We are pretty harsh on those folks and don't allow it, and if a particular site is a common offender, then we do not even give them a secon chance. Still, though very successful and worth the headaches, this is the downside to registration code promotions.


One of the interesting things is that they seem to only show up in densely populated places like Stormwind and Ironforge, which makes them seem almost in-character -- the noisy hucksterism of the big city.

Last weekend I got one of these in-game whispers in the middle of the Mauradin instance - while I was busy being the secondary healer in the middle of a huge fight, no less - so I have to say it definitely happens elsewhere in the world. The constant item-hawking on the Trade channels in Stormwind and Iron Forge I have always viewed in precisely the manner you describe, but halfway through a huge instance out in the middle of nowhere? I can't see it the same way.

I've only received three of these tells in four months of playing WoW (on Durotan, a PvE server), but each time I've opened a GM ticket under "Verbal Harassment" and included the name and the exact quote sent to me. I have always received a very speedy response that they appreciated the notice but that I wouldn't be notified of any action taken (standard when dealing with Acceptable Use policies, from games all the way up to ISPs, so I wasn't surprised).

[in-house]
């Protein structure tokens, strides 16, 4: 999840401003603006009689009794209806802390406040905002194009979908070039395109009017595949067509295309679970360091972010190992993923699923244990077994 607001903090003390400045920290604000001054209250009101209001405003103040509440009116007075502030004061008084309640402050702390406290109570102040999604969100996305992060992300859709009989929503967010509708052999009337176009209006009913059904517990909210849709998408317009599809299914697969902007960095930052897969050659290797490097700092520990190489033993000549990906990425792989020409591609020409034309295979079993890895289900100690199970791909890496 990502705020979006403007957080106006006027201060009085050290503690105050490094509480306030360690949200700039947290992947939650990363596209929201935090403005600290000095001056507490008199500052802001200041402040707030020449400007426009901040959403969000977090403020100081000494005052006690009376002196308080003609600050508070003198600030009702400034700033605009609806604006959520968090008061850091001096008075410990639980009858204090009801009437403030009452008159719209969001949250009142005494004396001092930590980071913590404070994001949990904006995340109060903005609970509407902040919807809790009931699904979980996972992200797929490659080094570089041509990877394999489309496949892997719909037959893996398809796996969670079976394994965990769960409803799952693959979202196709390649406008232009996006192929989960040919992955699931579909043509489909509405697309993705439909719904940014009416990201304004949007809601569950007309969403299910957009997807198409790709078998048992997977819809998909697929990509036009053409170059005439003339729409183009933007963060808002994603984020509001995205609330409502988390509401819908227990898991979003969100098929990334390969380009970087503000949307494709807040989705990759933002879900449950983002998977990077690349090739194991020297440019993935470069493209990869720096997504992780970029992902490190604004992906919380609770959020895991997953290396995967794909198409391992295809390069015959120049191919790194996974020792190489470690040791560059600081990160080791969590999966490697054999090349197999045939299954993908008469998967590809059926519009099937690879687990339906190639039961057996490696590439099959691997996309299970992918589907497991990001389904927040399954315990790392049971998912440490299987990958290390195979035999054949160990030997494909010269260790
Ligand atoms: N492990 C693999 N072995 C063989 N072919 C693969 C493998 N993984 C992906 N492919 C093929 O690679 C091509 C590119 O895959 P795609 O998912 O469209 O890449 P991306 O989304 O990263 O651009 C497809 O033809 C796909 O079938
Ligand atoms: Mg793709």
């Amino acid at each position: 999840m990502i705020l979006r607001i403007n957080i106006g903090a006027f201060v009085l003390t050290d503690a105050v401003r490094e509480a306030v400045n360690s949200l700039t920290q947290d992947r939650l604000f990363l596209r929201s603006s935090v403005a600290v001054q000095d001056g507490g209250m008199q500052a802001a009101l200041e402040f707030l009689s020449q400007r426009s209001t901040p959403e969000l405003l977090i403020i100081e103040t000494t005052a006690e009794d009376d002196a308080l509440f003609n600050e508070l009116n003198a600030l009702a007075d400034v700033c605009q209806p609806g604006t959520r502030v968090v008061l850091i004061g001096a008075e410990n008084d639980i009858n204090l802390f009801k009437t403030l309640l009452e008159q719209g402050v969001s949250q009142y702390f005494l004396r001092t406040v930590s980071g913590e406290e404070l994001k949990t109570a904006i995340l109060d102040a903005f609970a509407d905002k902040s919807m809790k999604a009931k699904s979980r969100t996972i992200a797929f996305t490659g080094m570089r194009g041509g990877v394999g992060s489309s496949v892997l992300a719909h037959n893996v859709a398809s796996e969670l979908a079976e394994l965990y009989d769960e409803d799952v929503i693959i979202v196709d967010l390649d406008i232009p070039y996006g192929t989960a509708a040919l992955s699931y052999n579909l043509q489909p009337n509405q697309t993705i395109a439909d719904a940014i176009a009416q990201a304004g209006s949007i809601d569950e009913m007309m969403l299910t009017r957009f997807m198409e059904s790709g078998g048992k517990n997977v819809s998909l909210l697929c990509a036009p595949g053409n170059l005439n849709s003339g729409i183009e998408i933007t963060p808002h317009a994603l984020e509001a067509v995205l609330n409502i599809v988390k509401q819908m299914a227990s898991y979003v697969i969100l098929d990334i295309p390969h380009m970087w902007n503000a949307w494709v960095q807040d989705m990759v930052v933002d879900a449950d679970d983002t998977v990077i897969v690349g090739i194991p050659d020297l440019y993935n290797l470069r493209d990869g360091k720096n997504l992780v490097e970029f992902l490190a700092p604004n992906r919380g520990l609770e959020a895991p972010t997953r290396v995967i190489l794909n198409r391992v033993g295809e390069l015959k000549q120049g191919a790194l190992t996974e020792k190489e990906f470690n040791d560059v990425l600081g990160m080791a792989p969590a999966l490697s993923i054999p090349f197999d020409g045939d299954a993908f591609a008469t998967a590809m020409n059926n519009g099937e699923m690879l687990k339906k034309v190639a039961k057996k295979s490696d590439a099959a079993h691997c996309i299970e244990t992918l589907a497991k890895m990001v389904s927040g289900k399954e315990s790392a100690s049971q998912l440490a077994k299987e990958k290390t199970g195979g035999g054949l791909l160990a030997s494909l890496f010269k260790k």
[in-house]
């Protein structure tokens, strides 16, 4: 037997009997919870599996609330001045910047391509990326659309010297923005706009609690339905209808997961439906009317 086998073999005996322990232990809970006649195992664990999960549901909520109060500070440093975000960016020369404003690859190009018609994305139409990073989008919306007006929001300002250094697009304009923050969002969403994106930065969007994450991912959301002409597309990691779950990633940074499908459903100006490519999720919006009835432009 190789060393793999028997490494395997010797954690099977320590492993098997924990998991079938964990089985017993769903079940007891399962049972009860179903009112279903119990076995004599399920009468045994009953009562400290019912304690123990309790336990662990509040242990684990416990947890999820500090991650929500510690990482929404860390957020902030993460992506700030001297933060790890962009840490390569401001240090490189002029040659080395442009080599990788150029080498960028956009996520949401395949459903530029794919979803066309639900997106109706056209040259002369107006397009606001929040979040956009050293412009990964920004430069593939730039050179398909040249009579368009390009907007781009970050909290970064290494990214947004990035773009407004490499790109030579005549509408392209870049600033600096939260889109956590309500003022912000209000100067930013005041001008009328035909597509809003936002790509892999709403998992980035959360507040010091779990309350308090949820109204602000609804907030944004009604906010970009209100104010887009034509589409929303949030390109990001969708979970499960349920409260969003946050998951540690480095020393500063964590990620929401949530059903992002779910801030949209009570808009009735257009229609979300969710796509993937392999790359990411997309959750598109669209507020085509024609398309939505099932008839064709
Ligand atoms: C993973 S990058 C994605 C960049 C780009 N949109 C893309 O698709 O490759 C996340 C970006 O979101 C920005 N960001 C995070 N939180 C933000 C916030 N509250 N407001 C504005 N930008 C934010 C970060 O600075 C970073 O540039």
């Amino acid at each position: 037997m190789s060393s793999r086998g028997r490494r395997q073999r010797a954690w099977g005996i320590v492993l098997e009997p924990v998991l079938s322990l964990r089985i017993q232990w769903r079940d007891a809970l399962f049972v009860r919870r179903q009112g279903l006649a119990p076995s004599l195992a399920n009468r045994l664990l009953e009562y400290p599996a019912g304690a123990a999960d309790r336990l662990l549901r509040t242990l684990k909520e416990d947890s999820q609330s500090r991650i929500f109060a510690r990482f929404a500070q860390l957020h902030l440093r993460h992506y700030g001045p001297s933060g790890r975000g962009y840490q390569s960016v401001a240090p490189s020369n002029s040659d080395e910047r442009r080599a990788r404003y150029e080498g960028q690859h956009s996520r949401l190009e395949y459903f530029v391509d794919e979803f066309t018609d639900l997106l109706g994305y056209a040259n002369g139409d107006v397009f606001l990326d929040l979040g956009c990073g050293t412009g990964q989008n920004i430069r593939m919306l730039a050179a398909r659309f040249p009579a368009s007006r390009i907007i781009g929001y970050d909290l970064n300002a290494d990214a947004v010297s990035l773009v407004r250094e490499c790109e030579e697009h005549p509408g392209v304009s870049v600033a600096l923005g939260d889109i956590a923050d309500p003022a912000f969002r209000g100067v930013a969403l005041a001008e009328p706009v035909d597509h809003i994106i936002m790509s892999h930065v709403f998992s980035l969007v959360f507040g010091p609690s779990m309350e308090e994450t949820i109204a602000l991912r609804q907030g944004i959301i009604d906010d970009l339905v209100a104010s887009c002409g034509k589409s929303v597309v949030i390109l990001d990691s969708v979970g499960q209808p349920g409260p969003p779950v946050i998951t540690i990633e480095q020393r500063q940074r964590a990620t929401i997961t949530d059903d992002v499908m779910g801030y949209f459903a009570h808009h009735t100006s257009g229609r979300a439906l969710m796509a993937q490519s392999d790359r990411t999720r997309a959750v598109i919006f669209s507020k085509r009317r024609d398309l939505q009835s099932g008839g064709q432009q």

I have no idea what they can really do - these people have plenty of throwaway accounts to use/create for this purpose - but it strikes me that the playerbase is going to be likely to resent any sort of restriction on channels or whispers, even something as mechanical and relatively "hands-off" as Bayesian filtration. MMOs and the temporary social environments created as players experience something, or hear a rumor, combined with the Brownian motion of flight paths and quest-runs, are nothing if not rumor mills. The second any MMO's administrators propose adding a filter to in-game communications the grapevine will be working overtime to manufacture a million and one suspicions of their motives. I think it would simply blow up in the administrators' faces no matter how well-intentioned their effort might be.


"One of the interesting things is that they seem to only show up in densely populated places like Stormwind and Ironforge, which makes them seem almost in-character -- the noisy hucksterism of the big city."

If only /whisper didn't allow you send messages anywhere at any time on your faction, this would be more true.

In all likelihood, the spammers are working with something like WoW Census's trawling mod (www.warcraftrealms.com), appending another script that sends a /w to every "hit."